United is launching San Francisco – Singapore service June 1 operated by a Boeing 787-9.
United will terminate its Singapore – Tokyo Narita flight June 2.
Here’s the schedule:
- San Francisco – Singapore, 11:25pm – 6:45am +2, United Flight UA1
Singapore – San Francisco, 8:45am – 9:15am, United Flight UA2
This flight is 132 miles shorter than Qantas’ Sydney – Dallas, which is the current longest flight in the world. And it’s shorter, of course, than the Dubai – Auckland, New Zealand flight that Emirates just announced for March.
United will terminate service between Singapore and Tokyo/Narita effective June 2, 2016 (eastbound).
There are several things striking about this development.
- They’re naming the flights United 1 and 2. They’re proud of this flight, the longest flight operated by the US airline and longest flight operated by a 787.
Image courtesy United Airlines
- Their Tokyo hub continues to diminish in importance (once again United follows Delta, though this is likely wise). They want to push all of their US travel to Singapore through San Francisco, rather than sending customers from other markets (e.g. Washington Dulles) through Tokyo.
- This is a direct blow at their erstwhile Star Alliance partner Singapore Airlines which offers one-stop San Francisco – Hong Kong – Singapore and San Francisco – Seoul – Singapore. Singapore has eyed aircraft to make the non-stop economical. Singapore Airlines and United have been frenemies at best for awhile. Remember that United proactively removed Singapore Airlines award space from its website (and falsely blamed Singapore for it) and Singapore went looking for another US domestic partner first in Virgin America and then with JetBlue. Clearly Singapore has felt United isn’t getting the job done for them. Now United is doing the job to them.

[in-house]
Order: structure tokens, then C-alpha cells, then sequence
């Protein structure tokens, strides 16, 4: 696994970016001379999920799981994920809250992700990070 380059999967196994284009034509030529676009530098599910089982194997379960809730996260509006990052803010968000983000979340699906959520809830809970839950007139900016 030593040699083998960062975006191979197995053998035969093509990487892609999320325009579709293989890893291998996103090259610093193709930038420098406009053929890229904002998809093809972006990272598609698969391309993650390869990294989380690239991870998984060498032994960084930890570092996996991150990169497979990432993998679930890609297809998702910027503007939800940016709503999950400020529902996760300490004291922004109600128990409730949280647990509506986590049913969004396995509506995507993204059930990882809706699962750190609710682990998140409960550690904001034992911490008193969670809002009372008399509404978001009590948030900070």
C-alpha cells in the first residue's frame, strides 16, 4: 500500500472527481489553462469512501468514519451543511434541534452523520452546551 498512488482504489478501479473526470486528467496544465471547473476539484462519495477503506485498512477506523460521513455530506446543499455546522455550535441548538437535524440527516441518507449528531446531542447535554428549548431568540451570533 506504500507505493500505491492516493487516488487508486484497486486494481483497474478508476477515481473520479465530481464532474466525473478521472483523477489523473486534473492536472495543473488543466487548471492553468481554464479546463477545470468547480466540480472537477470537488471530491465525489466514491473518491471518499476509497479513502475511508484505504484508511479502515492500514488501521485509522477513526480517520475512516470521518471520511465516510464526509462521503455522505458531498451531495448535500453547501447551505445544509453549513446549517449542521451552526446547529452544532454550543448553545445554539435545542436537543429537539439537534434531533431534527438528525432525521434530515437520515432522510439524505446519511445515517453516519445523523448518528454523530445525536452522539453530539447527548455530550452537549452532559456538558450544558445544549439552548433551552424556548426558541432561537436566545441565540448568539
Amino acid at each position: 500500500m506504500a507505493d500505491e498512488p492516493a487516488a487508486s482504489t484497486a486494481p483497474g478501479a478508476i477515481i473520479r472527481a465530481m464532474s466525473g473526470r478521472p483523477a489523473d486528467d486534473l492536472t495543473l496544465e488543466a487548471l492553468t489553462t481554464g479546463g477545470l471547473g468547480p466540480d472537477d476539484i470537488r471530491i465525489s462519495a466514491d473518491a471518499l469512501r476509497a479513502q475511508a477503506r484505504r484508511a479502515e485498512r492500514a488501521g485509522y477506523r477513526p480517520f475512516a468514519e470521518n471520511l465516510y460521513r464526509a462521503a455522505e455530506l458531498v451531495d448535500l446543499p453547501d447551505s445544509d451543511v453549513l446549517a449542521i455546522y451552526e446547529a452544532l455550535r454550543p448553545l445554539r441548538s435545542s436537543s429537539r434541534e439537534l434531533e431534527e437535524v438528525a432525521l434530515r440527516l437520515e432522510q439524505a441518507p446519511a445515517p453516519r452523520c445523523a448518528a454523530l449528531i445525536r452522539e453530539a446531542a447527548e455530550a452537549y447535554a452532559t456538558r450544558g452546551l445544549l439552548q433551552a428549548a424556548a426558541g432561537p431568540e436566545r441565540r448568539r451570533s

And to think, United used to crow about one-stops to San Francisco.
This 16 hour 20 minute US-Singapore, 15 hour 30 minute Singapore-US flight would be quite something in 9-across economy. I wouldn’t look forward to it in United’s 6-across business class (American’s 787 business class, in contrast, is four seats across). Personally I’d take Singapore’s flights, though they’re 2 hours 15 minutes (Hong Kong connection) and 2 hours 40 minutes (Seoul connection) longer on the Singapore-US segment.
It will be interesting to see whether United’s sales contracts, San Francisco hub, and non-stop can win them the business on this route against not just Singapore but also Cathay Pacific (connecting in Hong Kong).